More Singaporeans head to Australia, UK for studies as currency stays strong
A favourite for expats overall. Source: Shutterstock

As the Singaporean dollar stayed strong against the Australian dollar and British pound over the last few years, more and more of the island country’s citizens gained the means to study abroad in the latter two countries.

According to The New Paper, overseas education has seen a steady rise in popularity in Singapore, despite the mushrooming of local tertiary education options.

Last year, more than 2,800 Singaporeans obtained student visas to Australia and 2,700 to the UK, IDP Singapore’s statistics show. The British Council’s data reveal in 2015, the number of Singaporean students enrolled in UK universities was almost double that of the 4,115 students enrolled in 2009.

Education consultants point to the strong exchange rate and short duration of courses as the reason behind the trend.

“A key reason for the current appeal of studying abroad is the strength of the Singaporean dollar, making overseas education more affordable than ever,” British Council director of education Shabir Aslam said.

In the past year, the Singaporean dollar appreciated against the British pound by nine percent. Last year, the Australian dollar was reported to have fallen to a seven-year low against the Singaporean dollar.

Together with international education, The Edge Markets reports Singaporeans were also investing in properties in the UK and Australia as these places grow more affordable for beneficiaries of the booming Asian tiger economy’s citizens.

Shorter courses, favourable visas

The ability to shave off the total duration of their course is also a big appeal to Singaporean students.

By giving credit exemptions based on students’ existing qualifications, such as their diploma, they can get up to one and a half years off their Bachelor’s degree programmes in Australian universities – a feat not possible in local universities.

Whereas for the UK, a shorter course length compared to other countries is made possible by the country’s education system. It takes only three years to gain a Bachelor’s degree with honours in England, Wales and Northern Ireland, the same amount of time it would take to get a similar qualification in Singapore.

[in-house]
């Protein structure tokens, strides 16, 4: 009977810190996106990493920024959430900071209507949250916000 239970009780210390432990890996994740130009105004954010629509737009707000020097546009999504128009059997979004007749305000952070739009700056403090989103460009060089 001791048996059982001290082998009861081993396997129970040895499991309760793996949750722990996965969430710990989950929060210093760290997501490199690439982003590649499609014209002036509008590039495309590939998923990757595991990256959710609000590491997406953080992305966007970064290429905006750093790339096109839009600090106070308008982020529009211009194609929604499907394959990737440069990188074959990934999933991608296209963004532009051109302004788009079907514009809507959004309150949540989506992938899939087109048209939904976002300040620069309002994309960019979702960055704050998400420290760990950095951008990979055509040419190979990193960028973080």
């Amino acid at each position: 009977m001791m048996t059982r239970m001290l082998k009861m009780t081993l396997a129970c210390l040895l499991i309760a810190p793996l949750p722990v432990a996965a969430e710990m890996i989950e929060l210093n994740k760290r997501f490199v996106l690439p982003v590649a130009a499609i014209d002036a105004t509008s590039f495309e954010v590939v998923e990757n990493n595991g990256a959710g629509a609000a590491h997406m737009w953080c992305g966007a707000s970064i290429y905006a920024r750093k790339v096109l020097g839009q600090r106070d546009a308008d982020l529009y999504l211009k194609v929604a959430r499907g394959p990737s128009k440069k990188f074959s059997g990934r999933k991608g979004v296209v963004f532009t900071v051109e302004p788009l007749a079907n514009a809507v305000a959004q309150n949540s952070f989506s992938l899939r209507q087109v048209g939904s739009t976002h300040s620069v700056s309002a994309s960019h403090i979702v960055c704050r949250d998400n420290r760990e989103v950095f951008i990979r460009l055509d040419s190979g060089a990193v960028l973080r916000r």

Favourable post-study options and culture matter, too.

Education consultancy IDP Singapore marketing and customer support manager Travis Kok says the Australian student visa is unique as it allows students 40 hours of part-time work while they pursue their studies. When they graduate, these students have the option to get a job in the country as well.

“Due to Australia’s large Asian population and international enrolment, Singaporean students do not need to adapt to the culture much,” Kok said.

Australia has a big Asian expat community. Source: Reuters/Steven Saphore.

“Australia is one of the few countries that allow international students who complete two years of education to stay on in the country to work.”

The students are also said to be keen on international work opportunities and make use of the school’s work placement programmes and industry networks.

And while having a big Asian community means Singaporean students heading Down Under would “not need to adapt to the culture much”, analysts say students stand to gain from being placed in a foreign environment.

Apart from developing independence and cross-cultural sensitivity, students can broaden their “perspectives and world view”, according to Kok.

“Studying abroad offers local students the opportunity to experience different cultures and develop a sense of independence,” Shabir said.

Liked this? Then you’ll love these…

Tough competition: Harder to get into Singapore’s Yale-NUS than all the Ivies in US

Ivy League dream costing Australians big bucks and long hours